How to Deal with a Stressed Out Dog

By Linda Cole

We don’t always stop to consider how our dogs feel when they’re left home alone. Since we aren’t there to supervise what’s happening in their lives, “things” may happen while we’re at work that can cause your canine friend to feel stressed out.

Dogs do like routine, but doing the same thing day after day can be boring. Before you can help your dog, you need to first recognize why he’s feeling stressed and then deal with what’s bothering him.

As dog owners, we need to take a look at how our pets see life through their eyes. We leave home and may leave our pets alone for hours. If there are multiple pets in the home, they may be able to keep each other company, as long as they get along. But sometimes when a dog feels trapped inside or becomes bored, stress can cause him to misbehave; however, those aren’t the only reasons why your dog may be stressing out.

Below are some of the things that can cause stress in dogs, and what you can do to help.

Change in a routine. Even though dogs enjoy spontaneous playtime, walks or an afternoon at the beach or park, they want to know “what’s next” in their daily routine. When you wake up in the morning and begin your day, your dog knows exactly what’s going to happen and when it’s going to happen each day. You can keep your dog on his regular schedule and spice up his life by spending some additional time with him doing things he enjoys.

Being restrained or confined. Chained dogs deal with a lot of stress when they only have the length of their chain where they can roam. Living on a chain can cause a dog to become stressed out and more aggressive. A sturdy dog pen, on the other hand, gives a dog the freedom to investigate his surroundings safely. Make sure he has a proper shelter with plenty of fresh water, and take him on walks to help him get rid of extra energy. If you have to leave your dog confined in a crate while you’re away, let him out as soon as you get home and make sure he gets plenty of playtime and exercise. Being locked up in a crate can cause a lot of stress.

Separation anxiety can be a serious problem for dogs that freak out when they are left home alone. Because dogs are social animals with the pack instinct, some dogs show bad behavior like barking, howling and chewing on furniture or clothing. They may try to escape through a window or chew through a door. Dogs suffering from separation anxiety can become depressed and have a loss of appetite. Separation anxiety can be difficult to deal with, and it’s important to seek advice from your vet or an animal behaviorist if you have no idea how to handle your dog’s anxiety.

Medical conditions or injuries. Dogs will instinctively try to hide an injury or illness. If you aren’t paying attention to them, it’s easy to miss early signs of medical conditions. Injuries can also cause stress if your pet is in pain. Even a trip to the vet for an exam causes some dogs to become stressed out.

Other pets, animals or people. Shortly after buying my home, I built a pen for my dog, Jack, so he could stay outside when the weather was nice. He had access to the basement so I knew he had shelter and fresh water. At the time, one of my neighbor’s had a young child who I thought adored my dog. He liked to come over and play with Jack. One day, Jack growled at him and I didn’t understand why because they had been getting along fine. I finally figured it out when I saw the kid riding his bike at full speed up to Jack’s pen, taunting him and throwing rocks. I stopped leaving Jack outside when I was gone, and supervised him when I was home. People, wild animals, outside cats, and even other pets in the home may be why your dog is feeling stressed, especially if they spend time outside when you’re gone.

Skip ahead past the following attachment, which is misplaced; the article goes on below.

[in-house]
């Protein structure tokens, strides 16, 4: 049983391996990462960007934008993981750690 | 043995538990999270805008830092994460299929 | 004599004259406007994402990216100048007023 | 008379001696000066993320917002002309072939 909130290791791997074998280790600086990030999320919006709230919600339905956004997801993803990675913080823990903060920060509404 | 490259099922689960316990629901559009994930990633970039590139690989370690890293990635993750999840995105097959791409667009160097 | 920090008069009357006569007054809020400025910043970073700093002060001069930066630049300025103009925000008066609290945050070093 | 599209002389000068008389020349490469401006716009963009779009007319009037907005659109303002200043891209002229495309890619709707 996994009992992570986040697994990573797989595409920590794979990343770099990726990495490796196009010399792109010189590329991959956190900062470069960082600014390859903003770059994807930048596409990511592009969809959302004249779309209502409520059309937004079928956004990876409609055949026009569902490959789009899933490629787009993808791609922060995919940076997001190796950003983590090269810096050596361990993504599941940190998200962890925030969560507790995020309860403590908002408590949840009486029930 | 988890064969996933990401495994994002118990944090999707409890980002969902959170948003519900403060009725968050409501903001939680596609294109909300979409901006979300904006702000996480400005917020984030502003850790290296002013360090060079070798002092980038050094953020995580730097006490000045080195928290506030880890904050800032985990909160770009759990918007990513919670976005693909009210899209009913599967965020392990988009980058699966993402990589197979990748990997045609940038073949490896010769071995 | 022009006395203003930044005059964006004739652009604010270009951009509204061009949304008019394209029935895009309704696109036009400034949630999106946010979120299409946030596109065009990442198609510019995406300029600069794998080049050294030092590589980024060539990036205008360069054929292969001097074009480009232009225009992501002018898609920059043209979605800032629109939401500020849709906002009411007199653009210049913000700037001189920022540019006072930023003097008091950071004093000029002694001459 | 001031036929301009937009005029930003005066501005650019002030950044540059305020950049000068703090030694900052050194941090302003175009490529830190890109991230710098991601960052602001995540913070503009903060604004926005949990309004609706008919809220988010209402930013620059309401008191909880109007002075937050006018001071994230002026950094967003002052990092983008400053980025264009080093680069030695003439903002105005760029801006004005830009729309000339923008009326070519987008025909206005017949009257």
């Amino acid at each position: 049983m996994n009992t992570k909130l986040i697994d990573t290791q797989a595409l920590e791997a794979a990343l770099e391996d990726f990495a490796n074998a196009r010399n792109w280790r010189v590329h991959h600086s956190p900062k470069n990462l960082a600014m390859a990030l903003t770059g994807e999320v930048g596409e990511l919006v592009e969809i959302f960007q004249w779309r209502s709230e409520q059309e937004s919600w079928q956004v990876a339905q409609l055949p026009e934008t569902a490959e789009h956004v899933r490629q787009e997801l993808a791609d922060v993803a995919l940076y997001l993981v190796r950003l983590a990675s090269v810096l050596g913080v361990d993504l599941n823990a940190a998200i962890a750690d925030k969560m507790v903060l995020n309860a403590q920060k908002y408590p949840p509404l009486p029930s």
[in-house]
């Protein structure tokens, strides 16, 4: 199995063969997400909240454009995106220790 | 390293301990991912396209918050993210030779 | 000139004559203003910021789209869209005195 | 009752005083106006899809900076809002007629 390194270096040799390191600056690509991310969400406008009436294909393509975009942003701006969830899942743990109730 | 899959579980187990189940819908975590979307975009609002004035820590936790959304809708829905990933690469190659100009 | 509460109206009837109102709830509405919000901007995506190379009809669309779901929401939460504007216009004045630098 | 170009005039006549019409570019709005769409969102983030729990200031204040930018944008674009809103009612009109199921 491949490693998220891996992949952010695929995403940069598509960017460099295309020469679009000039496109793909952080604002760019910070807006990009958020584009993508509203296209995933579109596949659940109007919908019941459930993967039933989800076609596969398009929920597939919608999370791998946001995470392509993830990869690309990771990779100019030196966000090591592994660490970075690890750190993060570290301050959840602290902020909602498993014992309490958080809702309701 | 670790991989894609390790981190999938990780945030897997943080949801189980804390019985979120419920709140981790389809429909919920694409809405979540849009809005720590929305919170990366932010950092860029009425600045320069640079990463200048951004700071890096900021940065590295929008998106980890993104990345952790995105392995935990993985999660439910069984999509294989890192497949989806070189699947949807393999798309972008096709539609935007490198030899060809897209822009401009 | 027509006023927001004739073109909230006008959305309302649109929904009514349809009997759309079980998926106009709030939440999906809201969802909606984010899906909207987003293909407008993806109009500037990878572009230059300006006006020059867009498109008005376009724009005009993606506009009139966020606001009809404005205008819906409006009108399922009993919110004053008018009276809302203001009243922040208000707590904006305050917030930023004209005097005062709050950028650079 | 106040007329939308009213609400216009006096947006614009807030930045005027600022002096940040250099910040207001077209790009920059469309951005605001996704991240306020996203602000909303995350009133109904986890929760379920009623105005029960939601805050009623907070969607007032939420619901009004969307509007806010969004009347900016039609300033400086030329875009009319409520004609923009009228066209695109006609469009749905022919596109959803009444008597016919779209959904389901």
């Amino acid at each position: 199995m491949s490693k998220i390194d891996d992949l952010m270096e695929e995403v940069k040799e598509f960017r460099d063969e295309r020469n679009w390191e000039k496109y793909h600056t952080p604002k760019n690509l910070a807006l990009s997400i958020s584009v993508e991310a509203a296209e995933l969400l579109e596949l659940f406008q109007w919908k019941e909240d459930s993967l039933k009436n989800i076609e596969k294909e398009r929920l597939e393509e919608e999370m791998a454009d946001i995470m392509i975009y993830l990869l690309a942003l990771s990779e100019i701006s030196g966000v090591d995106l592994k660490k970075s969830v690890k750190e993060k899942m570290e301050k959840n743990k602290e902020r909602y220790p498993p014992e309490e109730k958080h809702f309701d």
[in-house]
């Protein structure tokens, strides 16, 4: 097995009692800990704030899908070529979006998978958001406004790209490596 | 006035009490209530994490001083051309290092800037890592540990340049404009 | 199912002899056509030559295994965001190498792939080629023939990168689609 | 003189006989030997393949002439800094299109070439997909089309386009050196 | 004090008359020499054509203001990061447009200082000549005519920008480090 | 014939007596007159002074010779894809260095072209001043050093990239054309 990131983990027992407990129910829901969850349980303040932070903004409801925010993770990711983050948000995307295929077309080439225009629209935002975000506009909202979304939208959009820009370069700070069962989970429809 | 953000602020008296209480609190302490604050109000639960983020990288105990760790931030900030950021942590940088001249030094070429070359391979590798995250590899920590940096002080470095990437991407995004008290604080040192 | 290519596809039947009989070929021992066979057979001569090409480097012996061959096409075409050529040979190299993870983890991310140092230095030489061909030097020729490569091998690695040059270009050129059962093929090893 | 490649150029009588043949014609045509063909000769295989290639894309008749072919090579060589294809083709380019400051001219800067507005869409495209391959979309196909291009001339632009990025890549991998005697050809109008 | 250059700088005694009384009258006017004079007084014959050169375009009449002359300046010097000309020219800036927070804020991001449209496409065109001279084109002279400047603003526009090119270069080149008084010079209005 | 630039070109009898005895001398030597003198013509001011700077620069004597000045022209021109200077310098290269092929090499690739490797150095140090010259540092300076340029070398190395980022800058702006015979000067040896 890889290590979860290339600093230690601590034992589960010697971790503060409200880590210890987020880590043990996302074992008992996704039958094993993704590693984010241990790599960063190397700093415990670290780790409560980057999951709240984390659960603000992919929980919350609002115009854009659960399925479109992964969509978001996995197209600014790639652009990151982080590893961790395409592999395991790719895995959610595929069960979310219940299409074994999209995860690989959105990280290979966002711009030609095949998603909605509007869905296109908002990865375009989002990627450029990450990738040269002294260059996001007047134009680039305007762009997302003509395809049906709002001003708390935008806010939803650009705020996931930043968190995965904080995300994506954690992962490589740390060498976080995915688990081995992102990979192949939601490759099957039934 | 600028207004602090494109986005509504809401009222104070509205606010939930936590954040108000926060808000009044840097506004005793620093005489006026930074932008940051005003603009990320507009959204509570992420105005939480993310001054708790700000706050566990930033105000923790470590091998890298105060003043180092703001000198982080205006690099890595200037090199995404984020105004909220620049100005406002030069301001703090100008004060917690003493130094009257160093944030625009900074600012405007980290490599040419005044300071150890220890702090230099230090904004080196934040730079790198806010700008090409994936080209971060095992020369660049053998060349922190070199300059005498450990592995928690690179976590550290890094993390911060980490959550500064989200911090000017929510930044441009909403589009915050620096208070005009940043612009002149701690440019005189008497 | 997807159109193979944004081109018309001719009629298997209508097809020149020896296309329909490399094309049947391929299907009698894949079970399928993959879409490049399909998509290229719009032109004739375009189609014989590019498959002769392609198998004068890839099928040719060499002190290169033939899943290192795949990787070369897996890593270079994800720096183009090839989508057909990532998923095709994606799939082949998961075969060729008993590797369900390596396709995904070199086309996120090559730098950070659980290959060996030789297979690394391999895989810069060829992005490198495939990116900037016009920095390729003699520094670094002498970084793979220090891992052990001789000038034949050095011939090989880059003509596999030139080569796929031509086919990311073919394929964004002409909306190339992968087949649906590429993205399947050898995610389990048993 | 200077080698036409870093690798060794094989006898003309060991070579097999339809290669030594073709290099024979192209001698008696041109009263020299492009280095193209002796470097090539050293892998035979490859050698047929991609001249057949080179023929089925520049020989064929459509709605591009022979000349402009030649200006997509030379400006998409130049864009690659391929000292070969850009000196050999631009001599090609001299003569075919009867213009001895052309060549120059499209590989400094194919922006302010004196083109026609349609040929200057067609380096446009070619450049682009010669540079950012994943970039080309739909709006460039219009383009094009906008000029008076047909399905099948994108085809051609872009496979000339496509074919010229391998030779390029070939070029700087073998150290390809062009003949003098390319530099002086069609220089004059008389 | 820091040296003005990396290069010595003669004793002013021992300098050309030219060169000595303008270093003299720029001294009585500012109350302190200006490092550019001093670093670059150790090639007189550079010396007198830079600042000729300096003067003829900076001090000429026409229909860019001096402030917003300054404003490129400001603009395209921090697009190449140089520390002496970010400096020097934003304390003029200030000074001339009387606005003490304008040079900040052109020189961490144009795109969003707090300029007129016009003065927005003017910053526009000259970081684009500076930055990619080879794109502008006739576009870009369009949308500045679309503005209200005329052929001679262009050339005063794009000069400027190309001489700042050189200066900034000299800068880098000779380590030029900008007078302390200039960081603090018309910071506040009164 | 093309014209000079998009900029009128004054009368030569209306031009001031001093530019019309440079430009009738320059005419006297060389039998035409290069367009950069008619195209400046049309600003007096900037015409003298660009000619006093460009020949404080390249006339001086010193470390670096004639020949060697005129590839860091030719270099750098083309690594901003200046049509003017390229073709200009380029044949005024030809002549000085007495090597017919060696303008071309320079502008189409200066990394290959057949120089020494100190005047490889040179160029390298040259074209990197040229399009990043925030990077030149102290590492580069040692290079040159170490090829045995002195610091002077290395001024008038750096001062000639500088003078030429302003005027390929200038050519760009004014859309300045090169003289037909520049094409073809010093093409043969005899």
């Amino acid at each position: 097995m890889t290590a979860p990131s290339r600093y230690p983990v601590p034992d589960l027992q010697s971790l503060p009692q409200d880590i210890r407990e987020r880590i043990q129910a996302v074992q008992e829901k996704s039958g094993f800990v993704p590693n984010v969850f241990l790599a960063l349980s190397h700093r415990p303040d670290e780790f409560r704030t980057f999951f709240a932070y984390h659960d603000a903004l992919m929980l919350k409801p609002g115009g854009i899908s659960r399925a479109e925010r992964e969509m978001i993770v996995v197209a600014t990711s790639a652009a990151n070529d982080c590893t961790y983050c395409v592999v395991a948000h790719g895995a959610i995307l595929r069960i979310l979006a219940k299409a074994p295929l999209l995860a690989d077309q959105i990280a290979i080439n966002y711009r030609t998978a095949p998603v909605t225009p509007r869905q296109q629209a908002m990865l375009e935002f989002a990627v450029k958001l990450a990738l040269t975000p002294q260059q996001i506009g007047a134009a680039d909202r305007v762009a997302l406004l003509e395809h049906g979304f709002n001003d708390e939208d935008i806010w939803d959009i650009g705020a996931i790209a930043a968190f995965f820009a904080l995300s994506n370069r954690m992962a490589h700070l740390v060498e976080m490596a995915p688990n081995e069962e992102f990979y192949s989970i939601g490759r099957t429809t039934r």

Signs of stress can include: unusual behavior, aggression, lip licking, whining, hiding, yawning, drooling, dilated pupils, repetitive behavior, accidents in the house, overeating or a loss of appetite.

Like humans, dogs enjoy some variety in their lives. It could be an extra walk, a game of tug a war, or just some special cuddle time. Even training sessions with some CANIDAE dog treats can help relieve stress! Your furry best friend won’t care what activity it is, as long as it’s with the one they love.

Photo by Nina Hale

Read more articles by Linda Cole

The personal opinions and/or use of trade, corporate or brand names, is for information and convenience only. Such use does not constitute an endorsement by CANIDAE® All Natural Pet Foods of any product or service. Opinions are those of the individual authors and not necessarily of CANIDAE® All Natural Pet Foods.

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3 thoughts on “How to Deal with a Stressed Out Dog

  1. Great tips. Here’s something I used to do with my over anxious dogs is leave for short periods of time and video tape them. I could always go over the tape and see if they were stressing and at what what points. I still do it occasionally to check on them every so often. It also gave me tips on what I could do to make their environment less stress free.

  2. That is all so true. I think people that tie their dogs up are just awful. My next door neighbor has a dog tied up all the time and I feel so sorry for that dog. Anyway, those were some mighty good points. Take care.

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